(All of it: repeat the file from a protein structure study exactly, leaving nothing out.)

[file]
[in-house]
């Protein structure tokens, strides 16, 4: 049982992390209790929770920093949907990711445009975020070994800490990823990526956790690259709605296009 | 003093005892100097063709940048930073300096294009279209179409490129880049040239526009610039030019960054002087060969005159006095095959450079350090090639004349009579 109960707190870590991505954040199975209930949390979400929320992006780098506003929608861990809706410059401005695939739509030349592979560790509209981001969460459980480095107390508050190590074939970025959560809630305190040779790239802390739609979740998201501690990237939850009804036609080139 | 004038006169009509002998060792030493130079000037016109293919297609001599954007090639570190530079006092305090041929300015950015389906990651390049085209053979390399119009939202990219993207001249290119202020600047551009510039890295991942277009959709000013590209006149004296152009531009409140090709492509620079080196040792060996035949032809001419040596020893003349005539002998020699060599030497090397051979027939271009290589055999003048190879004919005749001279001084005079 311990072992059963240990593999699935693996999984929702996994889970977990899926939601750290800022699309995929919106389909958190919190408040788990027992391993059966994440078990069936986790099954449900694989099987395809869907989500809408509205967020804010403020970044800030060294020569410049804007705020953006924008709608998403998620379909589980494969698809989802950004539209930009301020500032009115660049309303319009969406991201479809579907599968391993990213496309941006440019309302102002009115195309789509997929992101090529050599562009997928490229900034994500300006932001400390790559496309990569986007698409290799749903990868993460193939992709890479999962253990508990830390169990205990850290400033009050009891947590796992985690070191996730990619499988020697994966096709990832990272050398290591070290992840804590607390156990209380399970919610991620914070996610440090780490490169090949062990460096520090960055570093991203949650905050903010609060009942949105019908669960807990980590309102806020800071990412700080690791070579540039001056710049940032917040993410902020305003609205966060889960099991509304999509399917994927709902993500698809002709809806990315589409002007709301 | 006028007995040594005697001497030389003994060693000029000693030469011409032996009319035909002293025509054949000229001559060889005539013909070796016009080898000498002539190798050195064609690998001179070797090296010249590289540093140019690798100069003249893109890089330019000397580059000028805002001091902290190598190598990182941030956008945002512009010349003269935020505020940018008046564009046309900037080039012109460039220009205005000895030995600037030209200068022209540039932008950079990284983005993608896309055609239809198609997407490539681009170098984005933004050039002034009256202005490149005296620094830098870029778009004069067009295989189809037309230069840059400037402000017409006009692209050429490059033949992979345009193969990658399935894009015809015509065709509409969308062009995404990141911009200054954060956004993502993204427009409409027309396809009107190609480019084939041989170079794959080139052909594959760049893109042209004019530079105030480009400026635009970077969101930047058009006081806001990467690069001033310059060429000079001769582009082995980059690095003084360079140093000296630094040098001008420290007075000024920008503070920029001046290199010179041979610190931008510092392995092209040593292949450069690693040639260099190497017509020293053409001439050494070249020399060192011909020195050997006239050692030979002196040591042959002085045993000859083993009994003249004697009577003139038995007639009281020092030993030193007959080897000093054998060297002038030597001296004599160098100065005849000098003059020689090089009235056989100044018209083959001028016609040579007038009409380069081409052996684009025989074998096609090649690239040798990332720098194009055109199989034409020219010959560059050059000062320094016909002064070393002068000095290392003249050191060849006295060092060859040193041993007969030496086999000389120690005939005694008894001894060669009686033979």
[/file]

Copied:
[in-house]
């Protein structure tokens, strides 16, 4: 049982992390209790929770920093949907990711445009975020070994800490990823990526956790690259709605296009 | 003093005892100097063709940048930073300096294009279209179409490129880049040239526009610039030019960054002087060969005159006095095959450079350090090639004349009579 109960707190870590991505954040199975209930949390979400929320992006780098506003929608861990809706410059401005695939739509030349592979560790509209981001969460459980480095107390508050190590074939970025959560809630305190040779790239802390739609979740998201501690990237939850009804036609080139 | 004038006169009509002998060792030493130079000037016109293919297609001599954007090639570190530079006092305090041929300015950015389906990651390049085209053979390399119009939202990219993207001249290119202020600047551009510039890295991942277009959709000013590209006149004296152009531009409140090709492509620079080196040792060996035949032809001419040596020893003349005539002998020699060599030497090397051979027939271009290589055999003048190879004919005749001279001084005079 311990072992059963240990593999699935693996999984929702996994889970977990899926939601750290800022699309995929919106389909958190919190408040788990027992391993059966994440078990069936986790099954449900694989099987395809869907989500809408509205967020804010403020970044800030060294020569410049804007705020953006924008709608998403998620379909589980494969698809989802950004539209930009301020500032009115660049309303319009969406991201479809579907599968391993990213496309941006440019309302102002009115195309789509997929992101090529050599562009997928490229900034994500300006932001400390790559496309990569986007698409290799749903990868993460193939992709890479999962253990508990830390169990205990850290400033009050009891947590796992985690070191996730990619499988020697994966096709990832990272050398290591070290992840804590607390156990209380399970919610991620914070996610440090780490490169090949062990460096520090960055570093991203949650905050903010609060009942949105019908669960807990980590309102806020800071990412700080690791070579540039001056710049940032917040993410902020305003609205966060889960099991509304999509399917994927709902993500698809002709809806990315589409002007709301 | 006028007995040594005697001497030389003994060693000029000693030469011409032996009319035909002293025509054949000229001559060889005539013909070796016009080898000498002539190798050195064609690998001179070797090296010249590289540093140019690798100069003249893109890089330019000397580059000028805002001091902290190598190598990182941030956008945002512009010349003269935020505020940018008046564009046309900037080039012109460039220009205005000895030995600037030209200068022209540039932008950079990284983005993608896309055609239809198609997407490539681009170098984005933004050039002034009256202005490149005296620094830098870029778009004069067009295989189809037309230069840059400037402000017409006009692209050429490059033949992979345009193969990658399935894009015809015509065709509409969308062009995404990141911009200054954060956004993502993204427009409409027309396809009107190609480019084939041989170079794959080139052909594959760049893109042209004019530079105030480009400026635009970077969101930047058009006081806001990467690069001033310059060429000079001769582009082995980059690095003084360079140093000296630094040098001008420290007075000024920008503070920029001046290199010179041979610190931008510092392995092209040593292949450069690693040639260099190497017509020293053409001439050494070249020399060192011909020195050997006239050692030979002196040591042959002085045993000859083993009994003249004697009577003139038995007639009281020092030993030193007959080897000093054998060297002038030597001296004599160098100065005849000098003059020689090089009235056989100044018209083959001028016609040579007038009409380069081409052996684009025989074998096609090649690239040798990332720098194009055109199989034409020219010959560059050059000062320094016909002064070393002068000095290392003249050191060849006295060092060859040193041993007969030496086999000389120690005939005694008894001894060669009686033979």